by Clara Hong, John Scheuring, and Saurab Faruque
Most antibiotics require multiple mutations to develop high levels of resistance. In order to better understand the pathways to sequential mutations that lead to resistance, an experimental design that adjusts to the changing levels of evolution in bacterial populations is required. Previous experiments failed to explore genetic pathways to resistance because they focused on exposing the bacterial populations to fixed drug concentrations. However, this experiment focuses on regulating drug concentrations to ensure continuous stress on the evolving population. The morbidostat assists in this process by setting a constant growth rate, with an antibiotic inhibitor. The inhibitor is continuously adjusted in response to two conditions.
Once the optical density (OD) is greater than the threshold and the growth rate exceeds the dilution rate, the morbidostat increases the concentration of the inhibitor. To clarify, the OD indicates the density of cell volume in a given culture based on light absorbance measurements. The device maintains the cultures in the mutantselection window (MSW) — the range of drug concentration that is below the level of total bacterial decimation and above bacterial prosperity. The MSW changes based on the evolution rate: as resistance grows in a cell culture, the MSW will increase along with it. By monitoring and calculating the growth rate and dilution rate, the device is controlling the drug concentration input in accordance with the MSW. In this particular experiment, bacterial growth was inhibited by 50%, a number which is kept constant by adjustment of the drug concentration.
In the experiment, three antibiotic drugs were tested on drugsensitive E.coli. Five isogenic (identical in genotype) populations were grown in parallel for result reproducibility. As a result, a total of fifteen evolving populations inhibited by chloramphenicol, doxycycline, and trimethoprim were grown. The experiment followed the populations by measuring their growth rate over the drug concentration. Based on the graph built from the resulting data of drug concentration over time, resistance was shown to increase dramatically. However, while resistance to chloramphenicol and doxycycline was graphed smoothly over time, trimethoprim showed a stepwise graph. The results suggest that resistance to trimethoprim derives from mutations in smaller regions in the gene which would explain the frequent gap in time where no change occurred till the next occurrence of mutations. To test this hypothesis, the bacterial populations underwent wholegenome sequencing.
There were several interesting aspects of the sequencing result for doxycycline and chloramphenicol. Although the two drugs target ribosomes, no mutations on ribosomal genes were found. This absence of mutation may signify a negative epistasis —when two or more mutations result in a smaller effect than an individual mutation — or cost in growth rate. Another finding showed positive cross resistance and similarity in growth patterns for the populations grown under both antibiotics. Despite their phenotypic similarities, the populations exhibited differing mutations. This result suggests that because of a large target size, the number of sites at which loss of function mutations may occur, there are numerous ways to resist stress created by chloramphenicol or doxycycline.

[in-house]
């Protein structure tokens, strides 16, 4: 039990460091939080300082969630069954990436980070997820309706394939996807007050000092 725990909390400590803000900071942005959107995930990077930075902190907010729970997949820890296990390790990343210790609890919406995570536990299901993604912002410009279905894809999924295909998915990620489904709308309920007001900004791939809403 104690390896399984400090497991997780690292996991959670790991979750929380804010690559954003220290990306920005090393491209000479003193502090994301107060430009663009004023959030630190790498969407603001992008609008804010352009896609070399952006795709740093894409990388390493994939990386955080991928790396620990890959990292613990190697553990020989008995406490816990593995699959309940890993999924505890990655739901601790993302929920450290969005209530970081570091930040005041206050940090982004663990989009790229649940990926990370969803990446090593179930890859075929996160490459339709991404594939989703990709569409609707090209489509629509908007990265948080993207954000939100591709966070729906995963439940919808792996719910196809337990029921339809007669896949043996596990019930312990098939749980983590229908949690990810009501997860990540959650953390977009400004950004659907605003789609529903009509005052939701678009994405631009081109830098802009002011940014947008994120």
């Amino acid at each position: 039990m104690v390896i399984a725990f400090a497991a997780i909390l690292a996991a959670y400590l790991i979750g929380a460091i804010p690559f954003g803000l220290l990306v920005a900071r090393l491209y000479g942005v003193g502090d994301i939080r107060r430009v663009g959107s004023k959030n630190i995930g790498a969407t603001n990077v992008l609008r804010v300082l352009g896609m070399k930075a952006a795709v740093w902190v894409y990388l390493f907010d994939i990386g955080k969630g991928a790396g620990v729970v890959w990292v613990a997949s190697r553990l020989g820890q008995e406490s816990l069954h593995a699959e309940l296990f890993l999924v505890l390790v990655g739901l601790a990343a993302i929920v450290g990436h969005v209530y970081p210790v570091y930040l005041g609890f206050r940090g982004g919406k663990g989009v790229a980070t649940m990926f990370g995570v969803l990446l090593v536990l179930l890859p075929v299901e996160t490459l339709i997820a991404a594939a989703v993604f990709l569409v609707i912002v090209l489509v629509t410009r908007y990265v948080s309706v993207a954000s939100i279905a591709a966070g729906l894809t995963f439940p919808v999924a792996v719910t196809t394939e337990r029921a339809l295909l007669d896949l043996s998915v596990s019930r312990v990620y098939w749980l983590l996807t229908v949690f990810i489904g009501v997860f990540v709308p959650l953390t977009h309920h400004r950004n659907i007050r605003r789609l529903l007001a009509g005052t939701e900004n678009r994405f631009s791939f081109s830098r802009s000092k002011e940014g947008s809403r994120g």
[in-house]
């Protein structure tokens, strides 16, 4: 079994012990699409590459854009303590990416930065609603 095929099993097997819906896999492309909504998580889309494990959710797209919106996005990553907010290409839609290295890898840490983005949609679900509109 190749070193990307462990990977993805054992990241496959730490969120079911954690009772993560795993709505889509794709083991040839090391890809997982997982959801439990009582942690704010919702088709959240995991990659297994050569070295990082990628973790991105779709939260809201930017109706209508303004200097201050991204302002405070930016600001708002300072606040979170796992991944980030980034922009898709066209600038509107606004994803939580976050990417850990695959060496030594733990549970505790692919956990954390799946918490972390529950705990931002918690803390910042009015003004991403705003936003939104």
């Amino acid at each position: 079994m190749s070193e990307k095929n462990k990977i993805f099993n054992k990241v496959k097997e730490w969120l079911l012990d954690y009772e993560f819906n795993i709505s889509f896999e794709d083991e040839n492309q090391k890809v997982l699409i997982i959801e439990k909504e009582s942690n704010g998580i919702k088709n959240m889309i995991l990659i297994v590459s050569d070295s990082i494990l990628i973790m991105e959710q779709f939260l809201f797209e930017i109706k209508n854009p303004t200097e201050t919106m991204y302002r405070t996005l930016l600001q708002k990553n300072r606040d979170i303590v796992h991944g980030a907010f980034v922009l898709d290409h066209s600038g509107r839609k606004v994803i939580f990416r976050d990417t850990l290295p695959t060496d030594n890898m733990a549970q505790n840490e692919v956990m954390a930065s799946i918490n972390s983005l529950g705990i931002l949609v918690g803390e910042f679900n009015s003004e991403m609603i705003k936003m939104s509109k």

The sequencing result for Trimethoprim showed a very limited target size focused on amplifying the DHFR gene. This gene has been found to be important for cell growth and exponentiation. Due to the possibility of an antibiotic successfully inhibiting one copy of the gene, amplification provides another copy to act as a backup and secures this vital gene. Trimethoprim is a drug that specifically inhibits the DHFR gene and because of this specificity, evolution occurred slowly in a stepwise manner since certain mutations must occur in a sequential order in this target size for higher resistance.
Through the use of the morbidostat device, a successful experiment comparing different resistance evolutionary pathways was conducted. The device’s ability to change drug input based on observations of culture growth allows for better prediction in multidrug resistance evolution over an extended time. Through the device we have seen two different resistance pathways and its significance in the molecular scale. The results show that further experimentation can be done using the morbidostat to identify other paths to resistance, understand the reasoning for such behavior, and apply the results to our own reallife environment.
Toprak, E et al. “Evolutionary Paths to Antibiotic Resistance under Dynamically Sustained Drug Selection.” Nature Genetics 44:101-105 (2012).